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This book is the most complete accounting of the U.S.S. Oklahoma, from her christening in 1914 to her final loss at sea in 1947 after being salvaged from Pearl Harbor and subsequently decommissioned and sold. But it is much more than that. In learning the ship's complete history, the reader gets a glimpse of life in the battleship navy from World War I up to that day of infamy in 1941, including crew accommodations, sailor's education, the expansion of athletics in the navy, and battleship health and safety. The Oklahoma spent 80 days in the war zone during World War I, most of those at anchorage, but following the war, she did participate in the Great Cruise of 1925 and performed exemplary duty evacuating refugees from Spain in 1936. Her story ends tragically at Pearl Harbor-429 of her crew were lost that morning, men whose actions are vividly related through survivor narratives, giving the book character and emotion. Also related here are the innovative techniques used to resurrect the ship and tow her into dry dock. Strongly recommended for all collections.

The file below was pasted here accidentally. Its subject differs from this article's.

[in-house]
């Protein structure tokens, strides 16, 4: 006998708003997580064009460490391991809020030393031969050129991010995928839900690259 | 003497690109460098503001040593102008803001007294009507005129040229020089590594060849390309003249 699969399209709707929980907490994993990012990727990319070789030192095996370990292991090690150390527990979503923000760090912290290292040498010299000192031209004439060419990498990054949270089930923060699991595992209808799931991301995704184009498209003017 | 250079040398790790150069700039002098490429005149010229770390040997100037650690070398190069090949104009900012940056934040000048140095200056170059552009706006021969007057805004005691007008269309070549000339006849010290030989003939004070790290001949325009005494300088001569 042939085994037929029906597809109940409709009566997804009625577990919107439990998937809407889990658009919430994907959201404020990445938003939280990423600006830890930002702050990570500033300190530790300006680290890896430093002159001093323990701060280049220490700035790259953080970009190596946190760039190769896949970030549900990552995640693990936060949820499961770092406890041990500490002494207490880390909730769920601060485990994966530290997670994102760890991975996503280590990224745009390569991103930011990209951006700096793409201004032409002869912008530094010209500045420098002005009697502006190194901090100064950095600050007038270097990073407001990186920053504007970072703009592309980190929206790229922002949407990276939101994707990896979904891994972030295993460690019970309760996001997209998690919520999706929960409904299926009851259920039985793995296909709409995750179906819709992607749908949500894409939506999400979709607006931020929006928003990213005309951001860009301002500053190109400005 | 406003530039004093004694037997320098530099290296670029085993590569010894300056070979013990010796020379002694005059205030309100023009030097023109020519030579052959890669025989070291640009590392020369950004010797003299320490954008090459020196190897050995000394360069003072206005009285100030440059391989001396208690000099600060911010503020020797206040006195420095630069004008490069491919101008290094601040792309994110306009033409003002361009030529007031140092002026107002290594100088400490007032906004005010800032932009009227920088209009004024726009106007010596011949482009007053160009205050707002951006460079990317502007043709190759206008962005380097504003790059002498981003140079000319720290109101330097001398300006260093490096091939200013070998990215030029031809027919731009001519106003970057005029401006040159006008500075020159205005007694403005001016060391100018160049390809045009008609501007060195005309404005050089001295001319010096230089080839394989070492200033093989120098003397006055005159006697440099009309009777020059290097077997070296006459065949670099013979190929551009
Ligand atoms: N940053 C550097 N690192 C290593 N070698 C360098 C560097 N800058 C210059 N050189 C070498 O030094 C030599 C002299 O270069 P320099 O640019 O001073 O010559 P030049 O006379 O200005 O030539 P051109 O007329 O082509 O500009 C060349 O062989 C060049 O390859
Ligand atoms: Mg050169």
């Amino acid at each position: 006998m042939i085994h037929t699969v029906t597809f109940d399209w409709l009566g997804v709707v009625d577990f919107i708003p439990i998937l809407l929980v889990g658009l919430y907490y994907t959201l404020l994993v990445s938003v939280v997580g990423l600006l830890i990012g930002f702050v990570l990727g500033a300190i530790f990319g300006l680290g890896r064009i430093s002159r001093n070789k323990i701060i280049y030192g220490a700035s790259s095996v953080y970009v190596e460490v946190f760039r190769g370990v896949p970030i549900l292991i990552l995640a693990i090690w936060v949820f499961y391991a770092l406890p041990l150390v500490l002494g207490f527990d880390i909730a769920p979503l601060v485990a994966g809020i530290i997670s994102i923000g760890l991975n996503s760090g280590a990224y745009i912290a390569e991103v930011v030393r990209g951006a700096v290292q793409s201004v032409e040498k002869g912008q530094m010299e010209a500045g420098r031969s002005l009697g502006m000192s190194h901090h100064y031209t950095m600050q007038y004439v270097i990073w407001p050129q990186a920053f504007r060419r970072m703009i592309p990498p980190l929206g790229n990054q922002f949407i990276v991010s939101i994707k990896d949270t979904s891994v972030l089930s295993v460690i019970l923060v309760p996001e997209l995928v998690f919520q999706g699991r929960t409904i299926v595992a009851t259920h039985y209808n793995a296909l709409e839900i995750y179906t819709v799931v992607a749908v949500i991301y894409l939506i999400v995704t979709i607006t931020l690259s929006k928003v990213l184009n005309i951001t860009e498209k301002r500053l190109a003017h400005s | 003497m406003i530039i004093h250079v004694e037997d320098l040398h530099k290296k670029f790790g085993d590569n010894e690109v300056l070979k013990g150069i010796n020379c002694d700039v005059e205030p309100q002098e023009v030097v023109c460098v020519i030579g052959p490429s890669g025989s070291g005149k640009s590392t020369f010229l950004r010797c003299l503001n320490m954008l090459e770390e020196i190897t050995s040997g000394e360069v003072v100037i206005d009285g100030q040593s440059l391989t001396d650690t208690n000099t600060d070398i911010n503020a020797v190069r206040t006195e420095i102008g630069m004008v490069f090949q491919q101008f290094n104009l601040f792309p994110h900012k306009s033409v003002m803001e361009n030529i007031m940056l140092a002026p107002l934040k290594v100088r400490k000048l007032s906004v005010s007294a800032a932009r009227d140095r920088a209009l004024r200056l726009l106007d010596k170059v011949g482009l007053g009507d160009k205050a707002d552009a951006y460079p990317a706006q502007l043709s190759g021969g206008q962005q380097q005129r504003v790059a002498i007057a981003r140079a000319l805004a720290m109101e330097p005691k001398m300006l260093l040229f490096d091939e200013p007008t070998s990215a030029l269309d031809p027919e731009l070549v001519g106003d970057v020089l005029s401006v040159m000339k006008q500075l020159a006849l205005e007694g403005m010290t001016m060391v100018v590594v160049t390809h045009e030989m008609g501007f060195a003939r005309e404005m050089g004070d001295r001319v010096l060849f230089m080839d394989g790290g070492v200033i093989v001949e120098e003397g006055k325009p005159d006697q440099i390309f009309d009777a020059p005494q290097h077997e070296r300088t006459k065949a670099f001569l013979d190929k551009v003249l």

—David Lee Poremba